Just before we were ready to pull out of the driveway I get a text from my Fiancé (who does a lot for me and my horses but really isn’t a horse person himself) that said “I hope she makes it home.” And if he knew something was very obviously wrong with this filly the people who had been around her for the short seven months of her life should have known as well.
We got on the road, my friend and I following the truck and trailer in her car. We stopped a few minutes into the drive to check on the new addition, Zora stood in her stall of the trailer bracing herself against the ramp for support. We stopped again before going on the highway, still standing. Then we stopped for gas – the last Exit before the Toll Section and she was down on her side. She was very pale and very cold, she was obviously too weak to stand for that long. We had a pair of insulated coveralls in the back of the truck and laid them on her legs for warmth. I called the On Call vet right away so ask him his opinion. I described the condition of the foal and that she was down in the trailer after such a short ride, she had shallow breathing and her mucus membranes were very pale, almost white.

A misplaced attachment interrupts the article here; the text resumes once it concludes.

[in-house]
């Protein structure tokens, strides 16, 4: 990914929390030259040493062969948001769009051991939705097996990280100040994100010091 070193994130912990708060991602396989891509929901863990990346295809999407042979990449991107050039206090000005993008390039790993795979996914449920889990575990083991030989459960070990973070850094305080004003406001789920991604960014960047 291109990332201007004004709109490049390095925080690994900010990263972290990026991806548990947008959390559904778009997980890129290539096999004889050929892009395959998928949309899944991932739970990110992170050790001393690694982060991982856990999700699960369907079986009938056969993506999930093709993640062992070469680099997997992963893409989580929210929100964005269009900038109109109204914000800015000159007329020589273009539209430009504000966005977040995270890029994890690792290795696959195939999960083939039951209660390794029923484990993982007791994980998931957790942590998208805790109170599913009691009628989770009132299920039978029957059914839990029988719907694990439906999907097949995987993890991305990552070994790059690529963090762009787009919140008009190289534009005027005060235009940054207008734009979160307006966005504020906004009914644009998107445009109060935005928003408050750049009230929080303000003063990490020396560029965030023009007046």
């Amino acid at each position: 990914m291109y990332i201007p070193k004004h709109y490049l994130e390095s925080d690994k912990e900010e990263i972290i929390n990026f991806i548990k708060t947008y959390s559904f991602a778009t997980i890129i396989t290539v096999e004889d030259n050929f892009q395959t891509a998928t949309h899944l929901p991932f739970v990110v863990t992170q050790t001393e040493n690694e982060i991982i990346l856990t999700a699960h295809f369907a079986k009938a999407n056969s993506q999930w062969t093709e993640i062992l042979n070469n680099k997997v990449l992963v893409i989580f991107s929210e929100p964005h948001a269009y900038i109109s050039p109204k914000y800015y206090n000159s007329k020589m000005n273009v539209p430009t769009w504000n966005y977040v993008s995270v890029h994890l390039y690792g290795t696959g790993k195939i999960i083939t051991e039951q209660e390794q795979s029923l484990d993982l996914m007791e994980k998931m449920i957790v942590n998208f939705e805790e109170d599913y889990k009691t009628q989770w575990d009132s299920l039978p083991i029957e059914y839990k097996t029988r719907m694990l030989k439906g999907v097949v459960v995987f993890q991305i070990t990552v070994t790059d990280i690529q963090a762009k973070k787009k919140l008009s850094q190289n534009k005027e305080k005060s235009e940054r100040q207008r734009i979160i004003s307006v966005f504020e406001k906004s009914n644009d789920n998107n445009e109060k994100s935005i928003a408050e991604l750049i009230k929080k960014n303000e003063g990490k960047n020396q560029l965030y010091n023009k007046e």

I work at a vet clinic, and we see animals that come into the clinic all the time in a similar condition, and they are likely either anemic, in shock or very ill. And when they are in the kind of condition that Zora was in it usually isn’t a good outcome. A normal healthy foal should have been able to stand easily and comfortably for the 1.5 hour drive home. This poor filly couldn’t stand for longer then 30 minutes. The vet recommended we get home and get her into a stall as quickly as legally possible, and said that I should call him if she were still alive when I got home. We got back on the road and the entire time I was absolutely sick to my stomach, unsure if when we pulled in the driveway back home if we would have an alive or dead filly in the back of the trailer. Tears were streaming down my face, I didn’t have a good feeling at all.